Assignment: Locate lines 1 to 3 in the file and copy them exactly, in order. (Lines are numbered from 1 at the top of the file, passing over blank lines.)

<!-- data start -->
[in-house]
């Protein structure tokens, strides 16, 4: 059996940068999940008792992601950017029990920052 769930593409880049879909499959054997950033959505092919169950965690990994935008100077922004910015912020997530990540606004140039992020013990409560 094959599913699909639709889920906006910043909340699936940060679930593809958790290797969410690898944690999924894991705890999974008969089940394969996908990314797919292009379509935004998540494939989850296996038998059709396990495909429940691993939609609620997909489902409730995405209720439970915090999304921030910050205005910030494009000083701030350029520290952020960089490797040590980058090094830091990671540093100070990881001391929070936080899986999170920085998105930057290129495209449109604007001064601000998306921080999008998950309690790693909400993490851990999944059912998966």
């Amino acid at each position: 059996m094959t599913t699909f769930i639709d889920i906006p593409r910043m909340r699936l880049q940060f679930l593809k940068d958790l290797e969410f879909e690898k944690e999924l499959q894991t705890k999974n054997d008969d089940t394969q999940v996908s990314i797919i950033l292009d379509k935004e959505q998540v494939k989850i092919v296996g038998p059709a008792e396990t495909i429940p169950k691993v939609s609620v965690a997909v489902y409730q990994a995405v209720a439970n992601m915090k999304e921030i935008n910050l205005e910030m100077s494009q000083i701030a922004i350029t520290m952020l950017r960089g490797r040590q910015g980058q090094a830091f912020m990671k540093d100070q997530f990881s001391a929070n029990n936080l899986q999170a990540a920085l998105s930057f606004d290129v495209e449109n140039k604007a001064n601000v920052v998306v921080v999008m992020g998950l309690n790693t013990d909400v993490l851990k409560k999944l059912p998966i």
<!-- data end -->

[in-house]
């Protein structure tokens, strides 16, 4: 059996940068999940008792992601950017029990920052 769930593409880049879909499959054997950033959505092919169950965690990994935008100077922004910015912020997530990540606004140039992020013990409560 094959599913699909639709889920906006910043909340699936940060679930593809958790290797969410690898944690999924894991705890999974008969089940394969996908990314797919292009379509935004998540494939989850296996038998059709396990495909429940691993939609609620997909489902409730995405209720439970915090999304921030910050205005910030494009000083701030350029520290952020960089490797040590980058090094830091990671540093100070990881001391929070936080899986999170920085998105930057290129495209449109604007001064601000998306921080999008998950309690790693909400993490851990999944059912998966």
């Amino acid at each position: 059996m094959t599913t699909f769930i639709d889920i906006p593409r910043m909340r699936l880049q940060f679930l593809k940068d958790l290797e969410f879909e690898k944690e999924l499959q894991t705890k999974n054997d008969d089940t394969q999940v996908s990314i797919i950033l292009d379509k935004e959505q998540v494939k989850i092919v296996g038998p059709a008792e396990t495909i429940p169950k691993v939609s609620v965690a997909v489902y409730q990994a995405v209720a439970n992601m915090k999304e921030i935008n910050l205005e910030m100077s494009q000083i701030a922004i350029t520290m952020l950017r960089g490797r040590q910015g980058q090094a830091f912020m990671k540093d100070q997530f990881s001391a929070n029990n936080l899986q999170a990540a920085l998105s930057f606004d290129v495209e449109n140039k604007a001064n601000v920052v998306v921080v999008m992020g998950l309690n790693t013990d909400v993490l851990k409560k999944l059912p998966i």